I am Southern, born and bred, and to me the KKK is a mockery of everything Southern. Yes, it is a part of history but some parts of history are to be remembered so we don't repeat the sins of the past, not to be celebrated. And btw, not every Southern person owned slaves back in the day. It was the wealthy that did so. The poor white people wasn't any better off than the slaves. 

Interesting and true. Post-reconstruction, as we moved more towards a class-based society, the poor became the most vehement racists. Definitely and interesting sociological study. Way too deep for Neowin, but interesting.

 

On this subject in general, I think it best to give these types some form of outlet that doesn't necessarily harm others, and allows the civilized to know where they are and what they are thinking. Would you rather have them invisible, conspiring violence in hate incognito? Best to let them exercise their rights within the law.

Share this post


Link to post
Share on other sites

 Would you rather have them invisible, conspiring violence in hate incognito? Best to let them exercise their rights within the law.

 

I think we can allow them to exercise their rights without giving them national exposure. I don't believe the federal government should allow them to march on any federal property, same as with any other group. There is a whole nation of little backwater towns they can exercise their rights in.

Share this post


Link to post
Share on other sites

I think we can allow them to exercise their rights without giving them national exposure. I don't believe the federal government should allow them to march on any federal property, same as with any other group. There is a whole nation of little backwater towns they can exercise their rights in.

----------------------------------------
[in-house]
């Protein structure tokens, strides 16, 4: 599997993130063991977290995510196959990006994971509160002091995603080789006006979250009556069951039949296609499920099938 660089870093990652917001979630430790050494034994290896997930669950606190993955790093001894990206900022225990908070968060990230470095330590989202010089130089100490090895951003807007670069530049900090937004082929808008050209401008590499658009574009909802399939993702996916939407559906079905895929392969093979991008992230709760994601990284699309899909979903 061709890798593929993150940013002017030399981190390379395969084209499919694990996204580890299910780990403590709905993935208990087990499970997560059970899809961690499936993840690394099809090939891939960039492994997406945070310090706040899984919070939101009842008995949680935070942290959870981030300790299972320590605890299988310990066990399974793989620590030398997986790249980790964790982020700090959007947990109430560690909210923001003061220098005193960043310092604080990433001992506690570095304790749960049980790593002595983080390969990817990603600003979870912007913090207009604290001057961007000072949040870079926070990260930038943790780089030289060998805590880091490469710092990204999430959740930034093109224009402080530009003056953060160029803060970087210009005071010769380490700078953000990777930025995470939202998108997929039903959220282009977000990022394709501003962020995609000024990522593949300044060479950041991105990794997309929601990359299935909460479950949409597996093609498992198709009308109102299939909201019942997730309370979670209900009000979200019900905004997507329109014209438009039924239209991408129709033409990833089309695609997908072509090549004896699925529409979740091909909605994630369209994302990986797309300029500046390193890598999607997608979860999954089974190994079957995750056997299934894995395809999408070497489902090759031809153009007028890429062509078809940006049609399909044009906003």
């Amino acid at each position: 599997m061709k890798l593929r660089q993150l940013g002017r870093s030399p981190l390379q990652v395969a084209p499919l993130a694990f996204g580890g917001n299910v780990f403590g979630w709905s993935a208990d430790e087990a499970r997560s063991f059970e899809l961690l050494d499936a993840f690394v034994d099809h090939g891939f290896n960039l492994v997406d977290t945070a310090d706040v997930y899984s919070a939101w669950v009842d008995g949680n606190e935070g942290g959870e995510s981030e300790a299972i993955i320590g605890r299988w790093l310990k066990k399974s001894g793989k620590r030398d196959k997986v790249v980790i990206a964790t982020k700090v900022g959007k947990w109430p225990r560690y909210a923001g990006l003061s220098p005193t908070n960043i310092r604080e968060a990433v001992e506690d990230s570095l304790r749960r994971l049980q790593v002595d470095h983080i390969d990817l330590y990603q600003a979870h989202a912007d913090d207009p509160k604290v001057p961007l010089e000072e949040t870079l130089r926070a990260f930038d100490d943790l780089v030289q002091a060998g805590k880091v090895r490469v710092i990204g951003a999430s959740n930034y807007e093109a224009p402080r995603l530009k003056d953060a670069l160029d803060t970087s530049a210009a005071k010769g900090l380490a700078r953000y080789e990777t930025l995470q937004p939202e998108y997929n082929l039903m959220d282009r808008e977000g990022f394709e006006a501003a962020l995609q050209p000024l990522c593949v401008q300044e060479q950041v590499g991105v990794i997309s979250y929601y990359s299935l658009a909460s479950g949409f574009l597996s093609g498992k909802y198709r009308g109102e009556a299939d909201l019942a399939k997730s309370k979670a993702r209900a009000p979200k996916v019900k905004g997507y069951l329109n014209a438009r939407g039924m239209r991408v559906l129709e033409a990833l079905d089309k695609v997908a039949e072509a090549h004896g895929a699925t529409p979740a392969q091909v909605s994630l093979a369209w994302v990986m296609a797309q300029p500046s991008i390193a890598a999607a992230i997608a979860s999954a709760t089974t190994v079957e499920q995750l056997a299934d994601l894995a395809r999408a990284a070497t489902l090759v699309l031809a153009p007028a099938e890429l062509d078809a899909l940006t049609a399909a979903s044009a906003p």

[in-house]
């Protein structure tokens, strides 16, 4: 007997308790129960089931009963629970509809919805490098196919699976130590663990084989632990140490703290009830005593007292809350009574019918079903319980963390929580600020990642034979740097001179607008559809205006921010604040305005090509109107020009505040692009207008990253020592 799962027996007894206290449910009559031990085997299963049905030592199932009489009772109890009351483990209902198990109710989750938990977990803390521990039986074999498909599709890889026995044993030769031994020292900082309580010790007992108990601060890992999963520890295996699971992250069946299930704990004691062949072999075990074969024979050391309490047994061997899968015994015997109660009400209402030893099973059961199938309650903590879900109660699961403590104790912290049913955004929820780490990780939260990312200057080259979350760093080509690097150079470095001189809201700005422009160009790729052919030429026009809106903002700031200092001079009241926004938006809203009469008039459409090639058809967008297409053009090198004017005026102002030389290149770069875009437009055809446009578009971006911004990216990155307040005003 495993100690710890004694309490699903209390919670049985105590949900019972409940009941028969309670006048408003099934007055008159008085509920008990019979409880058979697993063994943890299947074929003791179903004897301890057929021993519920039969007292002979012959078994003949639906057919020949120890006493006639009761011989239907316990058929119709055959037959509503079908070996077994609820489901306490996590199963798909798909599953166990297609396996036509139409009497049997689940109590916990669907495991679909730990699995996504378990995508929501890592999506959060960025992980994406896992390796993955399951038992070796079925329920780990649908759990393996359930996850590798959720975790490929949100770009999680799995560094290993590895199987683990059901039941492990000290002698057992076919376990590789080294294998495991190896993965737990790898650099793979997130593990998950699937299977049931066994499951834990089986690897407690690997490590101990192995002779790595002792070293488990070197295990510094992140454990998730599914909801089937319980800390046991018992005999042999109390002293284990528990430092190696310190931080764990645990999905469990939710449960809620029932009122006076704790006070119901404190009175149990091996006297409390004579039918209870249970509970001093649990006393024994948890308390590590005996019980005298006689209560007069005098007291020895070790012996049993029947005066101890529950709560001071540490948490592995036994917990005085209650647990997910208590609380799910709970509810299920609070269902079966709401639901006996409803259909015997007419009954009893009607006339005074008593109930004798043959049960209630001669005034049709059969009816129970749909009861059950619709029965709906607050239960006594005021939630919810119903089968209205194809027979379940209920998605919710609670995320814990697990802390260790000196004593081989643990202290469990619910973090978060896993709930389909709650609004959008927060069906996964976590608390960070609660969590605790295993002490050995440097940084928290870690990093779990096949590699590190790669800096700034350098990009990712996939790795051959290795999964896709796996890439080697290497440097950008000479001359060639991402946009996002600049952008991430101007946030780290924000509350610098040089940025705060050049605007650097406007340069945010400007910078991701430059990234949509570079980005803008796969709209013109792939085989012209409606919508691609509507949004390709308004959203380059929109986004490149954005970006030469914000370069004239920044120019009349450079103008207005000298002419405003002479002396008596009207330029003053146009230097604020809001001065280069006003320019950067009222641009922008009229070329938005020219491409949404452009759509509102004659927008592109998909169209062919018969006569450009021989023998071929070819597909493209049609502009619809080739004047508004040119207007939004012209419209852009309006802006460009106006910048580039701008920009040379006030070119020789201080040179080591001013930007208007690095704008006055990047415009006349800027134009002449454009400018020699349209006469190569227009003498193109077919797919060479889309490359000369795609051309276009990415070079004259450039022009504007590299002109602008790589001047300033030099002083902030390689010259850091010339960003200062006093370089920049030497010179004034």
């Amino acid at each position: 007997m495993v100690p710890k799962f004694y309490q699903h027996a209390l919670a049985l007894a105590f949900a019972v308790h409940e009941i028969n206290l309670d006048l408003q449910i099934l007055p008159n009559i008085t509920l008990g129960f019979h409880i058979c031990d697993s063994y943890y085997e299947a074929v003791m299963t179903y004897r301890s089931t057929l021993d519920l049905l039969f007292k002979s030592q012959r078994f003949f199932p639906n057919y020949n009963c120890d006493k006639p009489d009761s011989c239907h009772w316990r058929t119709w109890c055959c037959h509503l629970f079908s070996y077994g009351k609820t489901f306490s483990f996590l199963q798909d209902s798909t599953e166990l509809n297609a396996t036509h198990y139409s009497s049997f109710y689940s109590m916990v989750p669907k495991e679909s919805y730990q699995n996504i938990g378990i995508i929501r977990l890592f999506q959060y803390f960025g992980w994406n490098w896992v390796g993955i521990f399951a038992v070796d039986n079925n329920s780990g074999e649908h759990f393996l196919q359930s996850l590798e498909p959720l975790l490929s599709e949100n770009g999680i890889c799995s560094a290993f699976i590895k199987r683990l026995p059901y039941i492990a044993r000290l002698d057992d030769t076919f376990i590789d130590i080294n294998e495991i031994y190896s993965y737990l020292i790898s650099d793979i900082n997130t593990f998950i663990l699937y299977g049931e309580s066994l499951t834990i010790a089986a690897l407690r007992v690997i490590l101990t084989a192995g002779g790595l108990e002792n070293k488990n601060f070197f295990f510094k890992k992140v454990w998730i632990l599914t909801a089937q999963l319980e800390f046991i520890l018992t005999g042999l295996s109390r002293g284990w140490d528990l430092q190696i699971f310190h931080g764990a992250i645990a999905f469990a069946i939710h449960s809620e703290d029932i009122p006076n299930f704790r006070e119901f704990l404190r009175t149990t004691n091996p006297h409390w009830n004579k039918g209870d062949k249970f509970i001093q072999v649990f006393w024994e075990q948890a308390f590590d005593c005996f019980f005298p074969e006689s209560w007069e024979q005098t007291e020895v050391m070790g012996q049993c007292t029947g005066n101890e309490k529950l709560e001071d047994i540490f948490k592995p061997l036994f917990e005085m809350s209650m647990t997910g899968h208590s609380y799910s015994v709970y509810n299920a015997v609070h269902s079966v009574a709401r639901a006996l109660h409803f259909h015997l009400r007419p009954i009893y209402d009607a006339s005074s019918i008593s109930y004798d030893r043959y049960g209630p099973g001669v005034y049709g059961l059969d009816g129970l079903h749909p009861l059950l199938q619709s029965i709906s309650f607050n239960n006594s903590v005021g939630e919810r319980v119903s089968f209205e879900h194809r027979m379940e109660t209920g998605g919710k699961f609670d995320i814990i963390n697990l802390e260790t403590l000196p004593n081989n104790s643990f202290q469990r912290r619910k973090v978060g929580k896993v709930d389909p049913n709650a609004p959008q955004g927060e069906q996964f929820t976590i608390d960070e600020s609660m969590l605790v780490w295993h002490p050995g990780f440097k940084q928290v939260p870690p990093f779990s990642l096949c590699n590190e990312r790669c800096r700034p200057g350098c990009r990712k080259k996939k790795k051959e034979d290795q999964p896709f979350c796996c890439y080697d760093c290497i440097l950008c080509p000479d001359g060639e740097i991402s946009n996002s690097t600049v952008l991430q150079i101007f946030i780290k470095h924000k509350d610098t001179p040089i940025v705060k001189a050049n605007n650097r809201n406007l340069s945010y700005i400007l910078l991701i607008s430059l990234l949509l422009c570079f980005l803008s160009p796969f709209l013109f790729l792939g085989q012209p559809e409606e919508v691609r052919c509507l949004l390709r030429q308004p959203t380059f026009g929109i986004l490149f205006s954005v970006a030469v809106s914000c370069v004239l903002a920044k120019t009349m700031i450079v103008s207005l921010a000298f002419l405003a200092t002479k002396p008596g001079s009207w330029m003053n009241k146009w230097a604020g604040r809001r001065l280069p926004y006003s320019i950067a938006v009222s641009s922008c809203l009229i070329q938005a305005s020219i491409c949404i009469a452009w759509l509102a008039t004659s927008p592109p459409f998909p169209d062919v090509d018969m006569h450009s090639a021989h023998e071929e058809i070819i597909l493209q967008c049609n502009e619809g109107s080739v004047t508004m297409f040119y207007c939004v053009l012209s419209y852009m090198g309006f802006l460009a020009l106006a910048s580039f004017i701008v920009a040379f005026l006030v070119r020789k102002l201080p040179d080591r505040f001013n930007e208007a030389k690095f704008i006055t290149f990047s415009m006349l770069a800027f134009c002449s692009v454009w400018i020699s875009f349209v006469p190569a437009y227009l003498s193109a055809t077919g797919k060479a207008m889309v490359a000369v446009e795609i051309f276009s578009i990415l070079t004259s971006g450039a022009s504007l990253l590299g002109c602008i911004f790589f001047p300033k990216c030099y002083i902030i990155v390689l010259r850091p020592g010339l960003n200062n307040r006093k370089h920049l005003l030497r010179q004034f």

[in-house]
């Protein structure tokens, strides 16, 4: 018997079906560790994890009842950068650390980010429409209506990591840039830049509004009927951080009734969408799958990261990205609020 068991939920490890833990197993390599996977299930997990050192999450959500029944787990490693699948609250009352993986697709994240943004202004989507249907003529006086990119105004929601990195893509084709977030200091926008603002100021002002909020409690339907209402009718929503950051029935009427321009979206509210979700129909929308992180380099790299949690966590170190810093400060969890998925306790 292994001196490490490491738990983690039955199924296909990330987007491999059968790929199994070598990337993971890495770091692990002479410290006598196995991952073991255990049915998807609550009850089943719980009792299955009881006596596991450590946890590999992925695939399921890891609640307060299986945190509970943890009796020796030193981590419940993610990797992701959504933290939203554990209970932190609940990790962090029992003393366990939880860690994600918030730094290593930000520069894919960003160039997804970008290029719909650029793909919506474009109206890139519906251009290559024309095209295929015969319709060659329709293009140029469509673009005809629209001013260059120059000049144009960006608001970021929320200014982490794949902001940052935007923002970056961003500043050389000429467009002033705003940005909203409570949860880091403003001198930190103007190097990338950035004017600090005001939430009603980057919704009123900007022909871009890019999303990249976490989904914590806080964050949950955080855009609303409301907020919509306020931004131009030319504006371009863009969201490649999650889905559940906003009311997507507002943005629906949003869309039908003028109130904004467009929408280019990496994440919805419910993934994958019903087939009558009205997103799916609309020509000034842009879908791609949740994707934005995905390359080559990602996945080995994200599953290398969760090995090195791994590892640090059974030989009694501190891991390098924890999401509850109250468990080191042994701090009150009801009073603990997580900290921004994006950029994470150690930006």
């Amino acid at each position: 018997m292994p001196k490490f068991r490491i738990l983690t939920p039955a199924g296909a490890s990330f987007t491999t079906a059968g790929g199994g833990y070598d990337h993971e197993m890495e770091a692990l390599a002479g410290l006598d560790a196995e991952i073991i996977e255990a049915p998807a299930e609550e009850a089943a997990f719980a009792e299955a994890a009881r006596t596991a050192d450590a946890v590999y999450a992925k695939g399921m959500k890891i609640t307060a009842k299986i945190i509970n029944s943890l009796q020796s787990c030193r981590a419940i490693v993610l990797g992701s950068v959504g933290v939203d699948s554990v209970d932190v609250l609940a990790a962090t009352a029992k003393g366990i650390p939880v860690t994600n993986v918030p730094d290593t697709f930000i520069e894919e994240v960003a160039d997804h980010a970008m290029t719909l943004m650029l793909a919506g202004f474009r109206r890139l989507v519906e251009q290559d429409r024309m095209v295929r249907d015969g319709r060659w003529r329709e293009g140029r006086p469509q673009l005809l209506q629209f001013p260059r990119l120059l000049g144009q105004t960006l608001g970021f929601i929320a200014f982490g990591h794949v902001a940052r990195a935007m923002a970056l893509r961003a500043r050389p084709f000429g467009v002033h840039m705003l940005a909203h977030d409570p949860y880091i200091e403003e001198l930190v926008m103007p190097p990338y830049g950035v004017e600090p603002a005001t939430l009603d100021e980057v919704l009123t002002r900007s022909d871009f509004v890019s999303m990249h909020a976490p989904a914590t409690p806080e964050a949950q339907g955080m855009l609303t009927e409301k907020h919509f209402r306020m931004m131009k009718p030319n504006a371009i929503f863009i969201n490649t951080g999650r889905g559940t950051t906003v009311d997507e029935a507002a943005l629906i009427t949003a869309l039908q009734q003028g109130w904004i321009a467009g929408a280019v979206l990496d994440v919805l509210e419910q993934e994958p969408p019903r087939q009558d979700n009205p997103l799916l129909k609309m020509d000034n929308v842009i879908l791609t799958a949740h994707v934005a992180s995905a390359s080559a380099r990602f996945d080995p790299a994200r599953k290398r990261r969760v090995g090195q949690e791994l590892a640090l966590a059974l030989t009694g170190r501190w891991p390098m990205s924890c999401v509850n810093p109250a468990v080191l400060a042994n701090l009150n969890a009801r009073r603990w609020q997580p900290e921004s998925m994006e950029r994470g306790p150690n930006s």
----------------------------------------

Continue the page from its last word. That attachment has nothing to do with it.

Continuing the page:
Federal property is public land and the right to assemble there is protected by the First Amendment.

Share this post


Link to post
Share on other sites

Federal property is public land and the right to assemble there is protected by the First Amendment.

 

I shall post the First Amendment to make a point:

 

 

Congress shall make no law respecting an establishment of religion, or prohibiting the free exercise thereof; or abridging the freedom of speech, or of the press; or the right of the people peaceably to assemble, and to petition the Government for a redress of grievances.

 

It says nothing about parks.

 

http://news.findlaw.com/features/protester-rights.html

 

 

The right is not absolute, however. State, local and federal governments can regulate how people express themselves, provided that they adhere to certain principles laid down by the United States Supreme Court.

 

Notice it says by the Supreme Court. If the court decides something, they can later undecide if they want. The right is not absolute. Schools are public places too, but protests aren't allowed there, for obvious reasons.

1 person likes this

Share this post


Link to post
Share on other sites

As much as I agree with their right to he there and say their piece, good.

Share this post


Link to post
Share on other sites

as long as there is not a lynching then let them be...everyone has rights to their ideas and ideals even if they are so 1800s...

Share this post


Link to post
Share on other sites

No worries now. :laugh:

 

I was so looking forward to it ....

 

KKK Rally At Gettysburg Canceled Because Of Government Shutdown

 

http://www.huffingtonpost.com/2013/10/01/kkk-rally-canceled_n_4024192.html?utm_hp_ref=mostpopular

LMAO! How long until Fox News states that the government shutdown was Obama's attempt to stop the KKK from exercising its First Amendment rights?  :laugh:

1 person likes this

Share this post


Link to post
Share on other sites

Create an account or sign in to comment

You need to be a member in order to leave a comment

Create an account

Sign up for a new account in our community. It's easy!


Register a new account

Sign in

Already have an account? Sign in here.


Sign In Now
Sign in to follow this  
Followers 0

  • Recently Browsing   0 members

    No registered users viewing this page.